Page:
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Exhibit details Holocaust against homosexuals
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German police file photo of a man arrested in October 1937, for suspicion of violating Paragraph 175. (Photo courtesy of Landesarchiv, Berlin)

Minneapolis, Minn. — Minnesotans are getting a rare opportunity to see an exhibit that examines the ways Nazis persecuted homosexuals during the time period between 1933 and 1945. The display at the YWCA in downtown Minneapolis contains 250 reproductions of historic photographs and documents of the era. The materials come from the United States Holocaust Memorial Museum based in Washington, D.C.

The exhibit looks at the German law that allowed the Nazis to prosecute gays and other individuals deemed to be engaging in indecent behavior. The law,known as Paragraph 175, stated that certain people should be penalized because their "vices" would lead to the downfall of the German nation.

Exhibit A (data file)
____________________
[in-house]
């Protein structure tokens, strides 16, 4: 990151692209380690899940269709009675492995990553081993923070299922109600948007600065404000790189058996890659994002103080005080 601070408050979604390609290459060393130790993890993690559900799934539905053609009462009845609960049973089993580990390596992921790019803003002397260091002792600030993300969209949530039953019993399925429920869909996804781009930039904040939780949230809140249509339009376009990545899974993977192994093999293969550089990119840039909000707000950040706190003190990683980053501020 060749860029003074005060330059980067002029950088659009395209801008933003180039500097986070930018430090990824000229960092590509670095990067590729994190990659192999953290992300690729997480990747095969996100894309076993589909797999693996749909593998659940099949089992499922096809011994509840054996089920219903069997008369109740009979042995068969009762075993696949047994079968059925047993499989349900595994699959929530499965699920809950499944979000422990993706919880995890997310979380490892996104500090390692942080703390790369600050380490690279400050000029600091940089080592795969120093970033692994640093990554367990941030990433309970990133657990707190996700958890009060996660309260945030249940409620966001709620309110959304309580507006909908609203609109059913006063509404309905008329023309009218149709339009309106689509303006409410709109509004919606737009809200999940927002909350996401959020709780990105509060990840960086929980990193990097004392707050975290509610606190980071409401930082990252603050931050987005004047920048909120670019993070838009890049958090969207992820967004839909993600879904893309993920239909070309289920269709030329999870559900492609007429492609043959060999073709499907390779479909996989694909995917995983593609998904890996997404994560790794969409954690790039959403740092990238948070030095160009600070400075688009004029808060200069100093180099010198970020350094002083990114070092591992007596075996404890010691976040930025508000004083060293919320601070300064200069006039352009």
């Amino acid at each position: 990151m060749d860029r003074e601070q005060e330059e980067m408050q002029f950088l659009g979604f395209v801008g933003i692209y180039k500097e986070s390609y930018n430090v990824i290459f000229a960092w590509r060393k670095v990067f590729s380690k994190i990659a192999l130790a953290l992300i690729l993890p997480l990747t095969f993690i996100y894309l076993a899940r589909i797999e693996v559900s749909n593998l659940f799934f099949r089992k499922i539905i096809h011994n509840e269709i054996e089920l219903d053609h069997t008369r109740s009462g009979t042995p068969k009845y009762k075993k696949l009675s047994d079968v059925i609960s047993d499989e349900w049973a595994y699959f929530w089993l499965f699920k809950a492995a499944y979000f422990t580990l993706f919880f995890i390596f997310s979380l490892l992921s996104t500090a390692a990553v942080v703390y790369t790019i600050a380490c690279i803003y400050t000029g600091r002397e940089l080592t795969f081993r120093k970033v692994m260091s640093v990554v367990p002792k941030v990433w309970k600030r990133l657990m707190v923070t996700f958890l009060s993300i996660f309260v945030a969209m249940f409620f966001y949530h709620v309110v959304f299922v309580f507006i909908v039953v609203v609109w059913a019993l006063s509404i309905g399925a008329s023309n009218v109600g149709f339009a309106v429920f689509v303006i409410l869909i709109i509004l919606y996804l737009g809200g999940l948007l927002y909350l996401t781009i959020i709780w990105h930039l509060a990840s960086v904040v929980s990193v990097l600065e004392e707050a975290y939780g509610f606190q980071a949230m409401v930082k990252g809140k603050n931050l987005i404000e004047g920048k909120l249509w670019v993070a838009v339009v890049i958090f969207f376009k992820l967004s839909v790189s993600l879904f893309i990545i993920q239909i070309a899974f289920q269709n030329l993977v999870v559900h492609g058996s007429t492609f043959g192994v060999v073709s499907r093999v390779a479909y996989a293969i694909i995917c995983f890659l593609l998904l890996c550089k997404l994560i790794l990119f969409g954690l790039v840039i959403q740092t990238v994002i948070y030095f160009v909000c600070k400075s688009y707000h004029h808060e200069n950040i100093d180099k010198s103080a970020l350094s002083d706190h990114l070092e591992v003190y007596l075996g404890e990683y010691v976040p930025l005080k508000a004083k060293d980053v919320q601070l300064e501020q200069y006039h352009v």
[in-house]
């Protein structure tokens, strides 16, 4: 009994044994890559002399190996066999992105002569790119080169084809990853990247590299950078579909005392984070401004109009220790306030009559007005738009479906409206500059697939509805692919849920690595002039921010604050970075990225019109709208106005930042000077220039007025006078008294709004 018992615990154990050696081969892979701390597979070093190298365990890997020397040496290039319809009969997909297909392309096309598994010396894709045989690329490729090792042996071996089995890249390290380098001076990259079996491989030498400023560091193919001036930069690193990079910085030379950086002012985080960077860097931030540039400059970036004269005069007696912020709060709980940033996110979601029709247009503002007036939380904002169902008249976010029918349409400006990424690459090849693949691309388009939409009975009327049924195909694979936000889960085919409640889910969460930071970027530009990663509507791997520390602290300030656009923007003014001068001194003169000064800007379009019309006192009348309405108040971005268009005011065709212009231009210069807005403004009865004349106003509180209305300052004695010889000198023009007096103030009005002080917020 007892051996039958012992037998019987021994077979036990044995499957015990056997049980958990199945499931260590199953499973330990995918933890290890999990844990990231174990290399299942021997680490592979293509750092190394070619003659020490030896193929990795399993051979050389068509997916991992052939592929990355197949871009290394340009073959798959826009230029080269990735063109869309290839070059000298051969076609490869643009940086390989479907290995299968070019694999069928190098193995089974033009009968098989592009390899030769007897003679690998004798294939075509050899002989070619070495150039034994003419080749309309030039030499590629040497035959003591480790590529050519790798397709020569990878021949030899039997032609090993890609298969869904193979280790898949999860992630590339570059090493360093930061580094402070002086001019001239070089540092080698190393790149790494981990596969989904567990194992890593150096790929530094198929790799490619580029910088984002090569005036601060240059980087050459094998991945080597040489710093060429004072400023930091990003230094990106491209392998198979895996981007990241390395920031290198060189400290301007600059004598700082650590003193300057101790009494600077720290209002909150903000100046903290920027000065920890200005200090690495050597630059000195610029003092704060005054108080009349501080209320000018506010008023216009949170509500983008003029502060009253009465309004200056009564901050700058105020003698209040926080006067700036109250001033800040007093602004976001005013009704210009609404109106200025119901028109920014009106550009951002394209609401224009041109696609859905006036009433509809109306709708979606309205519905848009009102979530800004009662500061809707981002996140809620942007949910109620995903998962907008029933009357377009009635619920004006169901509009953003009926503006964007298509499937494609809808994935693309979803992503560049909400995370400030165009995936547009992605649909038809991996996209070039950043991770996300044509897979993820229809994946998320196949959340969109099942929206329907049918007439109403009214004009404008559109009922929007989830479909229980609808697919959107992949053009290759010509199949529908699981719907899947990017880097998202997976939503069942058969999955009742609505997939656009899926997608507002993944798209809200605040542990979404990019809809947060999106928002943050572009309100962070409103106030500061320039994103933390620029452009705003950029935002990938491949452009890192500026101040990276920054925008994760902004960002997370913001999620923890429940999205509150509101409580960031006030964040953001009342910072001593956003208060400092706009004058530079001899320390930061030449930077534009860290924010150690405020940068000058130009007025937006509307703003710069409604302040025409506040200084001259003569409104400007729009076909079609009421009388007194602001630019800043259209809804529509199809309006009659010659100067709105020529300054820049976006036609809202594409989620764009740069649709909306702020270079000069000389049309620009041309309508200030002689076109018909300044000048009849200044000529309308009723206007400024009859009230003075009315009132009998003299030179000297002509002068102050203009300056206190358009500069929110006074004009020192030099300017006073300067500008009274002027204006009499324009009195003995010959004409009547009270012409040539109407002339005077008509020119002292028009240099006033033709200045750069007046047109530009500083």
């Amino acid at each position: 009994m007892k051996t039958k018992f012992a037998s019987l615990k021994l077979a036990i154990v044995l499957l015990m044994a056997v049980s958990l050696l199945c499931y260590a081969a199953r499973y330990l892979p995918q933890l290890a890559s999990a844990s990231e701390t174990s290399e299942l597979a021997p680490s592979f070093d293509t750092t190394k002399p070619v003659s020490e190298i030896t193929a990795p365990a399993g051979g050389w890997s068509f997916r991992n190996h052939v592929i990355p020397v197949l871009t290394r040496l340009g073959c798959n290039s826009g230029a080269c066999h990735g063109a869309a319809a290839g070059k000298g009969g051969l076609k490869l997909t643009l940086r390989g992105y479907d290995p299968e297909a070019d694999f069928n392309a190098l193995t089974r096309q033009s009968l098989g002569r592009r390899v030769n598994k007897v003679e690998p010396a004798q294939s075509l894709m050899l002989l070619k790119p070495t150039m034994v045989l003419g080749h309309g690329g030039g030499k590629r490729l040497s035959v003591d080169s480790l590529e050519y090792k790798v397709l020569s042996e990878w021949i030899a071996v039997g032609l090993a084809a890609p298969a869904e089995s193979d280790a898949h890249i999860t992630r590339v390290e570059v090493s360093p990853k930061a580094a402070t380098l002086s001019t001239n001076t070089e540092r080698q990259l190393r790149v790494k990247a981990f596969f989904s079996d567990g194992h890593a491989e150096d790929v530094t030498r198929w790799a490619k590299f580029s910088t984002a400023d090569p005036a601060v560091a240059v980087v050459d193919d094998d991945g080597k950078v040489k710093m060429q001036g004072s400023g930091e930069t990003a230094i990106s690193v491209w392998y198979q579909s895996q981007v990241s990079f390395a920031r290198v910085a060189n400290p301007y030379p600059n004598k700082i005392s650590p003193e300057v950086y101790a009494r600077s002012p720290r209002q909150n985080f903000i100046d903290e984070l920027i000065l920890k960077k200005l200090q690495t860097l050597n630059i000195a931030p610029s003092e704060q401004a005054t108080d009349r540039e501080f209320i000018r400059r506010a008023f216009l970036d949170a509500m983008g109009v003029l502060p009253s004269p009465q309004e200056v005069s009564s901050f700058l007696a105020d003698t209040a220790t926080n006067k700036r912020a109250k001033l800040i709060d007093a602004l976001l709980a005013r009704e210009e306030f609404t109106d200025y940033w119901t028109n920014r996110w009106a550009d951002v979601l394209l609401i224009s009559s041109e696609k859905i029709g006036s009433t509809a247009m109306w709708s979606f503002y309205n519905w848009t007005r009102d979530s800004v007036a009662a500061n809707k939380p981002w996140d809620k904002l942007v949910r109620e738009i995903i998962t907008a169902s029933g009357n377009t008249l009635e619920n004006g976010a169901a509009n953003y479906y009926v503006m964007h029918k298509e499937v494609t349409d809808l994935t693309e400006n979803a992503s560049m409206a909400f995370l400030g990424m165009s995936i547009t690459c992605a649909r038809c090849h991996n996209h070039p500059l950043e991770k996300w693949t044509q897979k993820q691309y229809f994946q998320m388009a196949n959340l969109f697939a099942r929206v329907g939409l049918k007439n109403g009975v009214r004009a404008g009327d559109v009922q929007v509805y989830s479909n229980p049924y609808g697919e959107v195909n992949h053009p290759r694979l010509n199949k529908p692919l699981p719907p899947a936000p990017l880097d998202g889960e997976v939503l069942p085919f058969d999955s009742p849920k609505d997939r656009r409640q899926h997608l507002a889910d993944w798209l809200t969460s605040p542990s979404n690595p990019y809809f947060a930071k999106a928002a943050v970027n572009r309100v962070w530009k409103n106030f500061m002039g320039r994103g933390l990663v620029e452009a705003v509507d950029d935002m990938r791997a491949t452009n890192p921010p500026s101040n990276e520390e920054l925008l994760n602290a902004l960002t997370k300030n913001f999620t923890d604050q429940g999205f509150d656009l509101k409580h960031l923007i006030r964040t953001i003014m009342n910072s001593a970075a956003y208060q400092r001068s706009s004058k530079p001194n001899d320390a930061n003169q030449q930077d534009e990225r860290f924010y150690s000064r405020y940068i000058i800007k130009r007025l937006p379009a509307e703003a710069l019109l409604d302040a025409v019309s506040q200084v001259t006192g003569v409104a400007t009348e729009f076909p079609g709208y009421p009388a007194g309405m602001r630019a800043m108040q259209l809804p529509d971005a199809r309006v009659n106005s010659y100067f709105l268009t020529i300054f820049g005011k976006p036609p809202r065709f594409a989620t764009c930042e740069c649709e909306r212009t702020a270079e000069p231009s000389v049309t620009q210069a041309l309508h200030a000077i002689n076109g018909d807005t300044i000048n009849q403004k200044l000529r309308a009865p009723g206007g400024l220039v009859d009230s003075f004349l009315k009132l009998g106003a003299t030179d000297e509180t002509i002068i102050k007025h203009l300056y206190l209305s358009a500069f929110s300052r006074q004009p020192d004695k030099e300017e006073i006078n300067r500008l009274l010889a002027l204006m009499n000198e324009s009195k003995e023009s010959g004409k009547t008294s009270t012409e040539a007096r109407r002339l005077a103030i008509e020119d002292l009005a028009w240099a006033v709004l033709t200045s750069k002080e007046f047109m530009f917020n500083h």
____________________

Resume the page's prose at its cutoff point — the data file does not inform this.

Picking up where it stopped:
MPR's Greta Cunningham toured the exhibit with Linnea Stenson, director of the University of Minnesota's Center for GLBT Studies. Stenson says most people know of the six million Jews who perished during the Holocaust. But she says not everyone is aware that other groups were also targeted by the Nazis -- including gypsies, people with mental or physical handicaps, and homosexuals.

The U.S. Holocaust Memorial Museum's traveling exhibit will be on display at the YWCA in downtown Minneapolis through the end of September.

To listen to Greta's interview with Linnea Stenson, click on the audio link in the right column.

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